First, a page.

The most reliable method for hollandaise is to make a mousse by whisking egg yolks with water (a tablespoon per yolk), over heat, directly or in a double boiler. The process should take at least three minutes, by which time the mousse should be light but close-textured. The mousse acts as a stabilizer so that melted butter can be added without the sauce separating. Other methods of making hollandaise, for example by heating egg yolks and cold butter in a water bath, are slower and more difficult to master.
Formerly hollandaise was seasoned with a reduction of vinegar, but nowadays lemon juice is more common. Serve hollandaise plain or with flavorings, to accompany poached fish, eggs and vegetables. Leftover hollandaise or béarnaise can be kept, covered and refrigerated, for up to two days.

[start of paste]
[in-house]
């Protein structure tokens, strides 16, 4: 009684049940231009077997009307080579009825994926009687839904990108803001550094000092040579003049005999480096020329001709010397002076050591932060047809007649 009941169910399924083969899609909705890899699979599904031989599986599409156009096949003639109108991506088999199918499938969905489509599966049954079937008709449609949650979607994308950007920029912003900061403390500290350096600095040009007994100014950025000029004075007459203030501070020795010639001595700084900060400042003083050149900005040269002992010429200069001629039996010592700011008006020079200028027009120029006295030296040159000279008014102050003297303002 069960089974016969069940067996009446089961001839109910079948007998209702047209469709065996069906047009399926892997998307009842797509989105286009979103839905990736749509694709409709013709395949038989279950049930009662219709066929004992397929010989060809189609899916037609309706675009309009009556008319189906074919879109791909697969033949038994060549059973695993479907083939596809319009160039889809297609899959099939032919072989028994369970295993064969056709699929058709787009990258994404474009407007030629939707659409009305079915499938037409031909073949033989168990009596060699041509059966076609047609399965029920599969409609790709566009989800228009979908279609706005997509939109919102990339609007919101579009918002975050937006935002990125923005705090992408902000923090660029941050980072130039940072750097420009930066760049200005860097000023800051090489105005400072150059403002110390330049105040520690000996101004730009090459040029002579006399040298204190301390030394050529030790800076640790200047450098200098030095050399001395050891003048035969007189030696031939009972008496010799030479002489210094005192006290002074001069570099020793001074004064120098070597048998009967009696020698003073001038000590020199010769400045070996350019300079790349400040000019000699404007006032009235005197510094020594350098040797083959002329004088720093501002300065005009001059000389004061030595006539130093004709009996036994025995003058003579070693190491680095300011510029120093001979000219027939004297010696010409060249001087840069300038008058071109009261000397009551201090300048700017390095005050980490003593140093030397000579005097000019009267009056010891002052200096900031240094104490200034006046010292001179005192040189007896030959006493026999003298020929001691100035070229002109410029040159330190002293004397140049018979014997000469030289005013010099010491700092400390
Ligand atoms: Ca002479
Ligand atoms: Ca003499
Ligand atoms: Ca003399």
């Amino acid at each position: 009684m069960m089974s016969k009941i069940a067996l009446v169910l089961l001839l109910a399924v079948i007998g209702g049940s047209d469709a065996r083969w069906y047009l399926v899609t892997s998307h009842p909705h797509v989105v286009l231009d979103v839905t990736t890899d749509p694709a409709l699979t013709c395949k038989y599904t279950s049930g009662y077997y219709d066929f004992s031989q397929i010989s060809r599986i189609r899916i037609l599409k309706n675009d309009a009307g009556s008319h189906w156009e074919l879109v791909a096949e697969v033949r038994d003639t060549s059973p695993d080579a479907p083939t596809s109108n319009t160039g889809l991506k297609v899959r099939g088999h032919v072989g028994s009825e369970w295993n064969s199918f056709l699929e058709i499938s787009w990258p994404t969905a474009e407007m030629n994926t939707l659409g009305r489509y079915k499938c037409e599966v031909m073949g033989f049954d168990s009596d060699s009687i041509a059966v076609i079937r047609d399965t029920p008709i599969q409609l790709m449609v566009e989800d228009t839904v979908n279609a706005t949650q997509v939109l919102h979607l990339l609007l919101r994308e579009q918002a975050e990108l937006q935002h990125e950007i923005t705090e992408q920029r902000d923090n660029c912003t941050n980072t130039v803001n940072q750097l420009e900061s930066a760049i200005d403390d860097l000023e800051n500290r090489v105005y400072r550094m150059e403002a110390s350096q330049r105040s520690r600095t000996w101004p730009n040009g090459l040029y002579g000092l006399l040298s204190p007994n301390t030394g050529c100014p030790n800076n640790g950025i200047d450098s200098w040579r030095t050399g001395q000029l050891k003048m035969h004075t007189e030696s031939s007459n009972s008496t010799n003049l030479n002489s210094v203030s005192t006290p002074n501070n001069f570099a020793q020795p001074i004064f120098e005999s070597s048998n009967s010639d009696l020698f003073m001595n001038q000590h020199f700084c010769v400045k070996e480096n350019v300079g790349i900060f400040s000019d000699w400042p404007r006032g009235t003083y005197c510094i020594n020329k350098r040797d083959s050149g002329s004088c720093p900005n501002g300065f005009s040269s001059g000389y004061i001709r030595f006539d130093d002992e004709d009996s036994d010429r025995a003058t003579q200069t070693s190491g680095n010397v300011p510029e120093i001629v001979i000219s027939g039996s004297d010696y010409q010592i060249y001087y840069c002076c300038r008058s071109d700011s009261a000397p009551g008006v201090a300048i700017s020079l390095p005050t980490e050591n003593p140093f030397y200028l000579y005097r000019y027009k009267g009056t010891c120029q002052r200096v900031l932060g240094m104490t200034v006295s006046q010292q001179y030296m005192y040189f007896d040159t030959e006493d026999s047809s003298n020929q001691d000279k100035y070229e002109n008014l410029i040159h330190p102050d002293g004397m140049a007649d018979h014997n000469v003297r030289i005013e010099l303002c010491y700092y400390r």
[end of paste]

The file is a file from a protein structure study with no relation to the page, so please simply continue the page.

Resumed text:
Mock hollandaise (sauce bâtarde), which is included as a hollandaise variation, is not really a hollandaise at all, but is based on a roux. It can be kept warm for longer than basic hollandaise and is more economical.